Retail sales in Canada climbed by 0.1% to $65.9 billion in June, according to data released by Statistics Canada on Wednesday. Despite the slight increase, the new data offers evidence of cooling consumer demand.
The increase was entirely driven by the sales of motor vehicles and parts. Excluding motor vehicles, retail sales fell by 0.8%. Excluding motor vehicles and gasoline, the decline was 0.9%.
Households are feeling the heat of rising interest rates as they cut down on purchases in most categories, from food to clothing to furniture.
The only category with a sizeable jump was motor vehicles. Consumers who placed orders last year to early this year are only receiving their cars now as the wait times for new vehicle delivery has ranged from several months to over a year. The sales of new cars jumped by 2.9%, more than offsetting declines in all other categories. The used car market also went up by 0.9%.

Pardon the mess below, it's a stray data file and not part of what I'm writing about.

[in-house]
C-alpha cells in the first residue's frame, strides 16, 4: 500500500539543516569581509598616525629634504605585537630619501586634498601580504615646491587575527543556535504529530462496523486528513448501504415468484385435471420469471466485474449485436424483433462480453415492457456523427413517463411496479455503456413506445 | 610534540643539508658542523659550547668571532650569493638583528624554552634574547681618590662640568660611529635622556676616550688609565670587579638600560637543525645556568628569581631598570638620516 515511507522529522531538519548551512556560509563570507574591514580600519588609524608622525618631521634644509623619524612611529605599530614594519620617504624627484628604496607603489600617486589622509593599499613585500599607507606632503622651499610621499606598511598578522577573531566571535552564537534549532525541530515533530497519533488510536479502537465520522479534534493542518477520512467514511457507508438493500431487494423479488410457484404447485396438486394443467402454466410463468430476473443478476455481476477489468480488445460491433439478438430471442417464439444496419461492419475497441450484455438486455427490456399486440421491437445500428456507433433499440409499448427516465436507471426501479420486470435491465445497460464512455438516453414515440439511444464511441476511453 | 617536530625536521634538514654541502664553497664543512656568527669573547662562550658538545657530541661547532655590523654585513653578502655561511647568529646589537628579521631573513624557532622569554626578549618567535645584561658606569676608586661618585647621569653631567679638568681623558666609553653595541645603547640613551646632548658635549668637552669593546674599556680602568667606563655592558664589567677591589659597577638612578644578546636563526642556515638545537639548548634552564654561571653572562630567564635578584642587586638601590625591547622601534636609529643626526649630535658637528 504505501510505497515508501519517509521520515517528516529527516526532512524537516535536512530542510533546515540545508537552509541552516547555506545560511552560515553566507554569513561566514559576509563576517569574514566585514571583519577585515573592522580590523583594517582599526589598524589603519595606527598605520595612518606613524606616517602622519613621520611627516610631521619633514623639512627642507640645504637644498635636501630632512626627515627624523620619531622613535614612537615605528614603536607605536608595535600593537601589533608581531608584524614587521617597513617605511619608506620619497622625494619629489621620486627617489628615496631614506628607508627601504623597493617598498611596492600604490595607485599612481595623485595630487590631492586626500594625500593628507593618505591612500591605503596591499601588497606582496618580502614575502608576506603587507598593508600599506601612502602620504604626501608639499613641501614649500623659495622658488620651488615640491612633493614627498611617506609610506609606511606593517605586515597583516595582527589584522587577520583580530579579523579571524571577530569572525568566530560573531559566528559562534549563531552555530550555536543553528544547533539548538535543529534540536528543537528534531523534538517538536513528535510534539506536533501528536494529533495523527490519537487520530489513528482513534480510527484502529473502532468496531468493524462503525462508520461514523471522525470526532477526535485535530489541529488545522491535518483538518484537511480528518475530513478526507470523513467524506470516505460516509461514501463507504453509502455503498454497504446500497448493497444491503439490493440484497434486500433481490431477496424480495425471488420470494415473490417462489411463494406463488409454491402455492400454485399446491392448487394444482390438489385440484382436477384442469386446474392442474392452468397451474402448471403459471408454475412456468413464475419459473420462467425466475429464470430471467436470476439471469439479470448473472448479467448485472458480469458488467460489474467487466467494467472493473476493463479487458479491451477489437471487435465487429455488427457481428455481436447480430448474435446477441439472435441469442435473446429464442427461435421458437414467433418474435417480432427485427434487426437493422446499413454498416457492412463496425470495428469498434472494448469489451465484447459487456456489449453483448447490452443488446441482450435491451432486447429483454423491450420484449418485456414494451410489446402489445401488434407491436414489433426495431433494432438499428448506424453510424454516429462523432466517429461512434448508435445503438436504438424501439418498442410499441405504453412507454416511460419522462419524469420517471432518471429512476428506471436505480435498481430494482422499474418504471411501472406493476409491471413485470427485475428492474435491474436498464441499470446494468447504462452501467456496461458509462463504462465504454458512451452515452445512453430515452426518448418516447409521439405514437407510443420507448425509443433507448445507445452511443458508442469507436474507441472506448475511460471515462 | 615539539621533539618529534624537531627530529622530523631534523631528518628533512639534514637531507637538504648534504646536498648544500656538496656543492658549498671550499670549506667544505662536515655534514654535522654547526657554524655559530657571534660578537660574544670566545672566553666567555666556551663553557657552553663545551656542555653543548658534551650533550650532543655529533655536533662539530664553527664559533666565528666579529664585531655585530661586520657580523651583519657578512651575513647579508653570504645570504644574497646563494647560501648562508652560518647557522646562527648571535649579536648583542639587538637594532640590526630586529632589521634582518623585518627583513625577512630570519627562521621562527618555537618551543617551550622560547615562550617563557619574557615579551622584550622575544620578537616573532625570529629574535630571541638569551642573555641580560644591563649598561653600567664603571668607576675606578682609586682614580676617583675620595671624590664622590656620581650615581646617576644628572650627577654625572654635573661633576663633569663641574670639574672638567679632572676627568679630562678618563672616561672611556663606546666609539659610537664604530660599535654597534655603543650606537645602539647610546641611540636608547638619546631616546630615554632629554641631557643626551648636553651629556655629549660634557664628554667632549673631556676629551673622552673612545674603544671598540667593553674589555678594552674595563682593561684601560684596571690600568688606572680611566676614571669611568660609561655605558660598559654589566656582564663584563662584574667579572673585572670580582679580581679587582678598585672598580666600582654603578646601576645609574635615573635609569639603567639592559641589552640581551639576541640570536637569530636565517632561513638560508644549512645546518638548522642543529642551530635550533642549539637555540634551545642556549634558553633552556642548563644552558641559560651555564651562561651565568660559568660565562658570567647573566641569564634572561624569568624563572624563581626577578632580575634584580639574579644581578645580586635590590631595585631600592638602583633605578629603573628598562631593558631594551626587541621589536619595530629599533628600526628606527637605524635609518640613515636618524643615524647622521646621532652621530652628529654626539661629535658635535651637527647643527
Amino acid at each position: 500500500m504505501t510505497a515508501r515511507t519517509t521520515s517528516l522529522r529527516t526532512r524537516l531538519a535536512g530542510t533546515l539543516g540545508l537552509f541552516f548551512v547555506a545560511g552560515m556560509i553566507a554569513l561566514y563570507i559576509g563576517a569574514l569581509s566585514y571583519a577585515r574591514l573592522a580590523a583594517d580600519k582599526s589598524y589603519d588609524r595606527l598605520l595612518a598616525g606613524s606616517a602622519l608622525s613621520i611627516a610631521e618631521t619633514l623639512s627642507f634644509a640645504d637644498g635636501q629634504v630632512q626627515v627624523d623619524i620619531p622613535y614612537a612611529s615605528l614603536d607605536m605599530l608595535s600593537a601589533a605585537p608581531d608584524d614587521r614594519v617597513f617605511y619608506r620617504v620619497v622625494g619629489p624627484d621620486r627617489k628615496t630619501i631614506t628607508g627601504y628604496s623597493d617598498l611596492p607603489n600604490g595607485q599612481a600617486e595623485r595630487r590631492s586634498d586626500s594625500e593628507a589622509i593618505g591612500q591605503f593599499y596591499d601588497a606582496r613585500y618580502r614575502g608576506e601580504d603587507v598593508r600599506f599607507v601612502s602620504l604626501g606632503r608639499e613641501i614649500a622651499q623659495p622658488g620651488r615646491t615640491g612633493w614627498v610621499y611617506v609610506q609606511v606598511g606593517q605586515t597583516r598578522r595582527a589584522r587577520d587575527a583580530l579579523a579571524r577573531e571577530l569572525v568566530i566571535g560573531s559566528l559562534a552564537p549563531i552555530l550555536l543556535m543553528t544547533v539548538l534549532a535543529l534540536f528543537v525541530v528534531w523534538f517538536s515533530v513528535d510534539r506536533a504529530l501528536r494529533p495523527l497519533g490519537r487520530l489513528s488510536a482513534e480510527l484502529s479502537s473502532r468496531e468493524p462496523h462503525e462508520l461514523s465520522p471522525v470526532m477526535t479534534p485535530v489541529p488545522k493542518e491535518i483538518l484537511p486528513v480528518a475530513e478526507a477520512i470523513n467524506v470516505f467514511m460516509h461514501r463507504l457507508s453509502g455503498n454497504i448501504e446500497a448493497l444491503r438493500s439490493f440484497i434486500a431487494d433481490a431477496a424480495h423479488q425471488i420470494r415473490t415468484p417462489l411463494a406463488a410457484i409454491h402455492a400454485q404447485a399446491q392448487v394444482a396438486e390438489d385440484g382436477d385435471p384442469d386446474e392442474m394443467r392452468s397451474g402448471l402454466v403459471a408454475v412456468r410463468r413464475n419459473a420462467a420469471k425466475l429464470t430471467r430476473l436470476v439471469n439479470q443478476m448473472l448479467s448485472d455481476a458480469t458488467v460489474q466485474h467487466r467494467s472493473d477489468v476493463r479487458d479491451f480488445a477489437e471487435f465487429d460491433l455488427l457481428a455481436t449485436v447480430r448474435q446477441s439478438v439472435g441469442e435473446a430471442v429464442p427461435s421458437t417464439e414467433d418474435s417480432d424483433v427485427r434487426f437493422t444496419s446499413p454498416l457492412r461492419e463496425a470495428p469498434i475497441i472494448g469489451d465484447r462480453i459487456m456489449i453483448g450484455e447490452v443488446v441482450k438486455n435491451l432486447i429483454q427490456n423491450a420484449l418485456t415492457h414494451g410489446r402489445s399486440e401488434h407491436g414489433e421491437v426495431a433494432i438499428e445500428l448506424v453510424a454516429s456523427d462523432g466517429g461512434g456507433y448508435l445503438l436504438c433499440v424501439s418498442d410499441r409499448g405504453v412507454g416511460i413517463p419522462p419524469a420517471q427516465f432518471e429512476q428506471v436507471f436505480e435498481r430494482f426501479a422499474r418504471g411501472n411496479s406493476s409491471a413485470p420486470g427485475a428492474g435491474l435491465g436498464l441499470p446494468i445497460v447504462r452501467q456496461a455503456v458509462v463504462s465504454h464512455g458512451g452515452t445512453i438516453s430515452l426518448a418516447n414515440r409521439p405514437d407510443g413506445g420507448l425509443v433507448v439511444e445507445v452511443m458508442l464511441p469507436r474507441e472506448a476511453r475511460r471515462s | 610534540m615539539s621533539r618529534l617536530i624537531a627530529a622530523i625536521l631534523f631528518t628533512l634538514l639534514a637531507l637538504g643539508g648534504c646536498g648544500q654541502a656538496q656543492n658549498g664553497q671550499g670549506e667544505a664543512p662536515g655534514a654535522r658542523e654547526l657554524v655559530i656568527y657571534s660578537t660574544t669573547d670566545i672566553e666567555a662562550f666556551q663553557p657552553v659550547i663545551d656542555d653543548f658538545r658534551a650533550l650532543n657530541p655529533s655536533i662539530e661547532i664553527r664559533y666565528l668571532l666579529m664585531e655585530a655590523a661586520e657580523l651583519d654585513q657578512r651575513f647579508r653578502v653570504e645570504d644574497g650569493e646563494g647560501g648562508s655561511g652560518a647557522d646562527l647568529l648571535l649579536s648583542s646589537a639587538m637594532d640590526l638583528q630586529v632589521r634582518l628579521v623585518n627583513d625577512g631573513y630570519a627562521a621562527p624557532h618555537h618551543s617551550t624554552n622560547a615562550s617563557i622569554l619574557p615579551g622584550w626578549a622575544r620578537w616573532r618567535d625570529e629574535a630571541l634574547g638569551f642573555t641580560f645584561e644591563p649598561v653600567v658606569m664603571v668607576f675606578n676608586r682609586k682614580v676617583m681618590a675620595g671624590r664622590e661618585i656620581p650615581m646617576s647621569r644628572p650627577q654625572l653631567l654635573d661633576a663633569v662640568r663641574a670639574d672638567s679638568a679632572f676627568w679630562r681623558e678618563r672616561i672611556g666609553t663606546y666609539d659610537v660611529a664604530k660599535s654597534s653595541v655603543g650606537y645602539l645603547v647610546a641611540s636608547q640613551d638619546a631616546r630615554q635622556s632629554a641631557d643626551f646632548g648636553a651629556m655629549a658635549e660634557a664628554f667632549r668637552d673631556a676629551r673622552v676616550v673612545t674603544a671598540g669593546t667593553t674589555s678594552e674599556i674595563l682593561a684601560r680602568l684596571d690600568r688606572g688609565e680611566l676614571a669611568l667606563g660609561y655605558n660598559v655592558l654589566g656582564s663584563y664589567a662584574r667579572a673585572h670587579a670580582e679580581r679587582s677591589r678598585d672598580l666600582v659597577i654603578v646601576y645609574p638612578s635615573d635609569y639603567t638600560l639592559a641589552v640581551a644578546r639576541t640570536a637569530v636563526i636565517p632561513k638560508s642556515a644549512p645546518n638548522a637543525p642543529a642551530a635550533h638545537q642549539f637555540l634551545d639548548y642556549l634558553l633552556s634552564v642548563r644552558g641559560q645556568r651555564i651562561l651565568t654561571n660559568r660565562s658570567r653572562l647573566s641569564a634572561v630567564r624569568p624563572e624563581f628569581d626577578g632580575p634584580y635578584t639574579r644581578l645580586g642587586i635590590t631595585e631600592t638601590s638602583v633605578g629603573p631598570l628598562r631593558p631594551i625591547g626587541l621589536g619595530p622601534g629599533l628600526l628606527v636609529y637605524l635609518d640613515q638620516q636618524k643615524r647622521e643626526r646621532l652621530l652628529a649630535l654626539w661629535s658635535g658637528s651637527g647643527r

Read more of RSM Canada’s economic insights on the middle market.
Unsurprisingly, with consumers in the busy summer travel season, spending on gasoline and at gasoline stations went up by 0.3%.
Advance data shows that sales are expected to increase by 0.4% in July as travel hits its peak. But as the payments on these vehicles hit, households will rein in spending.
The pullback in consumer spending shows that interest rate hikes are working, just as the Bank of Canada expected. The retail sales figures further suggest that no further increases are in the picture, and 5% would likely be the rate peak.